Dr. Gregory Tague: If it's okay, I'd like to take that point and talk a little about some elements of the book. When I talk about vegan culture because the title of the book is The Vegan Evolution.

Karina Inkster: It's not Darwinian evolution we're talking about here.

Dr. Gregory Tague: Well, I do have some of that in there.

Karina Inkster: Yes.

Dr. Gregory Tague: But, really it's about cultural evolution, because we are evolving more culturally than we are biologically, and cultural evolution can happen pretty quickly. But, we could talk about that later. What I wanted to say now, getting back to the education component, and how individuals factor into a vegan culture, is that this is not something that should come top-down. So, I don't think we should expect the federal, the state, or even a local government to do anything. It's got to happen through individuals, and perhaps individuals working together in a community.

So, for instance, there are many communities that have green gardens. One of my former colleagues, Sintia Molina, at St. Francis College, studies this. Interestingly, it's mostly women. The men don't seem to want to have anything to do with it. I spent some time in the book suggesting that maybe in schools there could be schoolyard gardens. I know for a fact, because when I was working on the book, well, a little after, I was still working on it, but it came about during the pandemic, so we weren't really meeting in person. But, I did an informal survey of the students, and I said, "How many of you, in either middle school or high school, were involved in schoolyard gardens?" A number of the students raised their hands. This is in Brooklyn or New York City, some of the students were from Brooklyn or Queens or the Bronx, and then I said, "Well, how many of you were able to take some of those food products home and eat them?" None.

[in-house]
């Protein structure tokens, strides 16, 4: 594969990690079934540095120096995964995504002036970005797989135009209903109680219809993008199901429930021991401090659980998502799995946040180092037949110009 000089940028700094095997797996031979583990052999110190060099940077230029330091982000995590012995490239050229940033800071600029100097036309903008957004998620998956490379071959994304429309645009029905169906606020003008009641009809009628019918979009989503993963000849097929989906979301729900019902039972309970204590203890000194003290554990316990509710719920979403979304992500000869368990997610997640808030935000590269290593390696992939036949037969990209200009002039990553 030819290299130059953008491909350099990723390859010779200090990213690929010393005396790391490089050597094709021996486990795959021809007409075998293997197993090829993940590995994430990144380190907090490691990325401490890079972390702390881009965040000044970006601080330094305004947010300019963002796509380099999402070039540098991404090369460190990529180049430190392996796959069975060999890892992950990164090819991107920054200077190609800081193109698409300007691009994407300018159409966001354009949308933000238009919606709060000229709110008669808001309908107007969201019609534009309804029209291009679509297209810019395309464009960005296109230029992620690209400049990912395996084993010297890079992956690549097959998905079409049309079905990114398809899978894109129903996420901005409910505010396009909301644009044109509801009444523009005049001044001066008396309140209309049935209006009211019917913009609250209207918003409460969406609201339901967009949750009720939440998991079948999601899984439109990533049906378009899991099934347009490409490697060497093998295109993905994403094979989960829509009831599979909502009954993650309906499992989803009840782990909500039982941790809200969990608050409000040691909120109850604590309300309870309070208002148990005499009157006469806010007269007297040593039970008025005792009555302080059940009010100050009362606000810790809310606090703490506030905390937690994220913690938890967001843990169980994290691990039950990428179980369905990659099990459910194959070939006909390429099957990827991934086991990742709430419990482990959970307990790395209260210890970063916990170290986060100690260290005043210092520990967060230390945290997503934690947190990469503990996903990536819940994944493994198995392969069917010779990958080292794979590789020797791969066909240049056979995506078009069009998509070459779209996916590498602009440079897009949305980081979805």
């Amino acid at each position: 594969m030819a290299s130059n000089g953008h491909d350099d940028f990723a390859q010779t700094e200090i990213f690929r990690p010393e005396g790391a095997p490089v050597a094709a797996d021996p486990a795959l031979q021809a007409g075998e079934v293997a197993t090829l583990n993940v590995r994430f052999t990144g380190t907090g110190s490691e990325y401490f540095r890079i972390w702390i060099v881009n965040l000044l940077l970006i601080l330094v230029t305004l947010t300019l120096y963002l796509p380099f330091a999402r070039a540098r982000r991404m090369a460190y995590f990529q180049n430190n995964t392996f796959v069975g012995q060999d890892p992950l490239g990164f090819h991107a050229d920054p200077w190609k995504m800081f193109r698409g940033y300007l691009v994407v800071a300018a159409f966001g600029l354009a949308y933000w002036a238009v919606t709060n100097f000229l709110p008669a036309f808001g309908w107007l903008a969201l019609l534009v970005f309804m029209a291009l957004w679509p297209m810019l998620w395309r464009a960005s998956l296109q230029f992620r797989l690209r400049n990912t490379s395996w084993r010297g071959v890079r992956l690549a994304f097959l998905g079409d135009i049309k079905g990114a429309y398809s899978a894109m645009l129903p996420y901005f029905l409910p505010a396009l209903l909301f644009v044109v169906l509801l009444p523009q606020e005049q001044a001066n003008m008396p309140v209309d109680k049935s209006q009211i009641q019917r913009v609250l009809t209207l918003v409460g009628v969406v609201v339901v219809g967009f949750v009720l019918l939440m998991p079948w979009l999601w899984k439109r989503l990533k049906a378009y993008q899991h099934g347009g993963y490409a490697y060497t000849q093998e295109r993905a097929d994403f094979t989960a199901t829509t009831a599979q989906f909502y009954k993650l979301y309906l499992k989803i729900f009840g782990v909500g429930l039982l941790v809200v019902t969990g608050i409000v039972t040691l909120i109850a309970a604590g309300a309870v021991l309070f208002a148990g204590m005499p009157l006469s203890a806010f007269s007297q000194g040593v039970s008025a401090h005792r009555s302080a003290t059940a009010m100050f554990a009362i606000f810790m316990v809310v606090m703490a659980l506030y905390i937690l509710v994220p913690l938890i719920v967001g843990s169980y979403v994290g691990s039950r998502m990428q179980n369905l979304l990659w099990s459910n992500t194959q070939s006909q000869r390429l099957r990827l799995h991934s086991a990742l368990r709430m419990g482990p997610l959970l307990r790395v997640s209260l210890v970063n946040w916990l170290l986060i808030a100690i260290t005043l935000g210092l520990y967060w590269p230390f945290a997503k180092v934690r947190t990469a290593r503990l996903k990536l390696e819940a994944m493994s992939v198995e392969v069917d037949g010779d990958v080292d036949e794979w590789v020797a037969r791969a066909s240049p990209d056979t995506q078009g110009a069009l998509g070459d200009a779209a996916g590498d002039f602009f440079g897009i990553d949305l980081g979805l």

Karina Inkster: Nobody.

Dr. Gregory Tague: No. But, think about this, and I talk a little about it in the book. The book is not a blueprint for policymakers, but imagine what could happen if there were just a tiny little area in a schoolyard where it wasn't blacktop, and you grow some vegetables there. You have a kitchen in the school, undoubtedly. You could have a class that teaches the students how to make vegan products. Some of these things are very easy to make, and if you want to tie that in with some kind of formal education component, fine. But, that could have a huge influence.

This is not a minor point, because we know that the now Mayor Adams of New York City, I do mention him in the book, but he was still a borough president, technically. I mean, he's a vegan, supposedly. But, it's important because he has been a vegan for health reasons, and it turned his life around, and he's trying to get the New York City school system, because he's in charge of it. That's the way it's set up in New York City; to introduce some vegan meals, and this could have a dramatic impact on child obesity, type 2 diabetes. Eric Adams had type 2 diabetes, and he turned it around by changing his diet to mostly plant-based. It could also sensitize the students to environmental, and of course, animal ethics. So, that's, I think, where individuals and communities could make an impact.

Karina Inkster: Absolutely. One of my friends here in Powell River runs the Food Literacy Program for the school district, and what you just described is exactly what is happening.

Dr. Gregory Tague: It is.

Karina Inkster: So, school gardens, growing food, but then also having a plan for what happens with that produce. So, they have a knife skills class, they have a kitchen where they're teaching kids how to cook the foods that they've just grown, how to make salads out of the greens they have, and it makes a huge impact. But, not all of our school districts even have this program in the first place, it's seen as kind of an outlier. But, I've seen these kids, and there's adults who volunteer for the program, they're getting involved, it's pretty amazing. Even just learning about where food comes from and how it's grown, and it makes them a little more connected to eating their veggies, and it's great.

Dr. Gregory Tague: Yes, yes. I mean, the fresh stuff is great. When we were in New York, the tomatoes up there were terrible, and we like tomatoes. Now that we're in North Carolina, the tomatoes down here are great.